Monday, November 19, 2012

Dancing My Sorrows Away

Four years ago, Sawan and I were getting ready to go on our annual fall foliage aspen viewing drive and he bought a CD of Jackson Brown.  It was “The Next Voice You Hear.”  There was a particular song on it that he wanted to hear, that used to be one of his favorites, that reminded him of a particular season of his life.  He played it, and I’m not even sure anymore, but I think the song was “These Days” but it could have been “Fountains of Sorrow” (and it really bugs me that I can’t remember).  Either way, as he listened to the words he marveled at how different life was now.  I knew that the song for him was about another woman, but I didn’t ask.  I knew he’d tell me eventually if he wanted to talk about it.  We never did.

But we listened to the whole CD.  It’s a great album.  I remember exactly where we were in Deer Creek Canyon when certain songs came on, what curve we were rounding when “The Pretender” was playing.  It was a great day and a great memory.

Last Wednesday, I went to see Jackson Browne live with my parents.  It was one of those enchanted evenings that are hard to put into words.  We had front row seats.  The opening band ended up being two thirds of Nickel Creek, one of my old favorites, and they played some new stuff that was so good that it felt like I had been to church, like she had seen my heart and written a song for me.

Me, Mom and Dad at the Paramount, 11/14/12

I seldom ever feel Sawan near me anymore.  I have seldom felt it at all in my widowhood, actually.  I am learning to allow myself to lose the tug of war with his memories, learning that I cannot remember every detail and that I have to let him go.  I can no longer remember the details of what his body looks like, what he smelled like, for months I have not been able to remember what his fingers felt like in mine.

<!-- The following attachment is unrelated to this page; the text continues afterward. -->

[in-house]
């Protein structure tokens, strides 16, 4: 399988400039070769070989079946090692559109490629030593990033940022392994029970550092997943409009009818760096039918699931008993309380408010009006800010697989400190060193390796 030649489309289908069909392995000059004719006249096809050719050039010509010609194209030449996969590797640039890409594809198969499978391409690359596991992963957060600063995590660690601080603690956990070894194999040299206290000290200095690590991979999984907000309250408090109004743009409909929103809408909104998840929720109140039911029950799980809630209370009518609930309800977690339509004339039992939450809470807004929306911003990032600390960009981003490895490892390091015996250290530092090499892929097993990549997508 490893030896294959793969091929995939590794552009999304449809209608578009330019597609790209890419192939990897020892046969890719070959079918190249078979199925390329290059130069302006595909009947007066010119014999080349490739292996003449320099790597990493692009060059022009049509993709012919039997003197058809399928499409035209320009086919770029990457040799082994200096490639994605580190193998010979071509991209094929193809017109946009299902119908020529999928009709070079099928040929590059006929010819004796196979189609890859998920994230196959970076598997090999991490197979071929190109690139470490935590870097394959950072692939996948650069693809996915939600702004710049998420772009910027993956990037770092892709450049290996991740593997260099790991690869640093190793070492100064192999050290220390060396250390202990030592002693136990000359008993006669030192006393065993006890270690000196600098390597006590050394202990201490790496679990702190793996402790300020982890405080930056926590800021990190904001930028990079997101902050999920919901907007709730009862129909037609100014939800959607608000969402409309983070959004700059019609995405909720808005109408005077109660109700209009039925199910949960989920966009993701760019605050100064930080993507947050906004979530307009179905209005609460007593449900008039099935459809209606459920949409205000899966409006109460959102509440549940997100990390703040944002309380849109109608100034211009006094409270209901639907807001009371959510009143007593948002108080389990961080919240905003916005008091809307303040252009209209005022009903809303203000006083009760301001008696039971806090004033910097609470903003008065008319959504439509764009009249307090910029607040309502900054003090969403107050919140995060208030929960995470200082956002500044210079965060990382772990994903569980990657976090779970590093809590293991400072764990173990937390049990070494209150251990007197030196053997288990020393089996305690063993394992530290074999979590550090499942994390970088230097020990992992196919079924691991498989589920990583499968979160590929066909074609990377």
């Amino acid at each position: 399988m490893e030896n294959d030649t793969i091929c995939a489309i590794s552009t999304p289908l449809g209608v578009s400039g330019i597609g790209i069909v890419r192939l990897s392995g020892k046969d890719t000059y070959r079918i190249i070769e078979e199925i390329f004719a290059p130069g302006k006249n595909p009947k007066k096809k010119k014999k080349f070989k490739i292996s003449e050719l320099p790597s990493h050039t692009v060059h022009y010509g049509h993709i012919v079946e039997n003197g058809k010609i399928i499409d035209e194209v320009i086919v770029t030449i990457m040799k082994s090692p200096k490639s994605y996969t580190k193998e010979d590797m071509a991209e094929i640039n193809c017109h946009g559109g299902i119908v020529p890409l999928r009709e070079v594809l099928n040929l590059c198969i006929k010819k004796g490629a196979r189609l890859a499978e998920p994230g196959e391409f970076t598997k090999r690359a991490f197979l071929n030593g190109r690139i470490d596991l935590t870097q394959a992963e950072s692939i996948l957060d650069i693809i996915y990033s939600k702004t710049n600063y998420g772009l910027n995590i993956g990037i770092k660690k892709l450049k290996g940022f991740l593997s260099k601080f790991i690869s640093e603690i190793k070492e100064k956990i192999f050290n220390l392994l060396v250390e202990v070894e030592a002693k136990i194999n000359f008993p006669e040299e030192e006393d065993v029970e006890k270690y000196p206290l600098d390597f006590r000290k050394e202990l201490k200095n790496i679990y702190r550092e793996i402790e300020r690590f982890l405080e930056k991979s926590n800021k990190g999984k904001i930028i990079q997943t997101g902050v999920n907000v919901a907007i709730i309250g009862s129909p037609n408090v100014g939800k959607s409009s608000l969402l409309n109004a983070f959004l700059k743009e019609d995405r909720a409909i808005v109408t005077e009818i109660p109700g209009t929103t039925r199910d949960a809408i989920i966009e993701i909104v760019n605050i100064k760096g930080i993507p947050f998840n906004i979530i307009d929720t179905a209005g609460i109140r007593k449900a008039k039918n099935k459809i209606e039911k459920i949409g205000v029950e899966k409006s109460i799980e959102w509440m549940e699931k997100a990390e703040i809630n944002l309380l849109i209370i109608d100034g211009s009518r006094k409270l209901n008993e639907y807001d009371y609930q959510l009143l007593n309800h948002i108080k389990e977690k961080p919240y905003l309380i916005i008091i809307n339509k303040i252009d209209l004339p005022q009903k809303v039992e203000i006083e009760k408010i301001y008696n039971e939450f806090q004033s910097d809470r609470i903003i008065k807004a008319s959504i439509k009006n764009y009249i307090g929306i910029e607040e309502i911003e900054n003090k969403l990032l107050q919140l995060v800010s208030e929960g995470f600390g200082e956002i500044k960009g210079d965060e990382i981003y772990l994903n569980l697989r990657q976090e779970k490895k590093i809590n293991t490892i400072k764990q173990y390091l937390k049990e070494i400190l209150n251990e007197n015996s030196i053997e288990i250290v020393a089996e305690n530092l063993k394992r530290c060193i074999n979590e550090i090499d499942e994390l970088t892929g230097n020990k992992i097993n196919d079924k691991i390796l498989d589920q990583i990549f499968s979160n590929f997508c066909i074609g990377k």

But on Wednesday, with Jackson’s sweet voice singing, I felt Sawan there with me so strongly.  I felt like he was next to me.  I looked to my right and felt like I could see his left hand, with his ring on his finger, and felt his fingers interlaced with mine.

And then, Jackson played this song, for the encore, one I had never heard before.  It’s not all entirely relevant, but it felt like it was for me, about Sawan, and I felt like we danced together.  (They were filming and broadcasting it live, so listen to the first song, and then watch for my mom and dad and me at 5:07, no need to watch after that unless you’re a big fan of “Rock Me On the Water.") 

Here’s the lyrics:
Keep a fire burning in your eye
Pay attention to the open sky
You never know what will be coming down
I don't remember losing track of you
You were always dancing in and out of view
I must have thought you'd always be around
Always keeping things real by playing the clown
Now you're nowhere to be found

I don't know what happens when people die
Can't seem to grasp it as hard as I try
It's like a song I can hear playing right in my ear
That I can't sing
I can't help listening
And I can't help feeling stupid standing 'round
Crying as they ease you down
'cause I know that you'd rather we were dancing
Dancing our sorrow away


  1. Wow. terrific and moving. Loved the included links and lyrics.

  2. Beautiful. My Brian loved Jackson Browne too, and he said seeing him live in a small venue was the best concert he ever saw (and that is saying something). I had some stupid law school conflict and couldn't go. I regretted it while he was alive, and even more after he died. One of the things I miss most about him is that he would introduce me to great music, old and new, all the time. Thanks for sharing this wonderful story. I'm glad you were able to feel Sawan again. Music is powerful. xoxo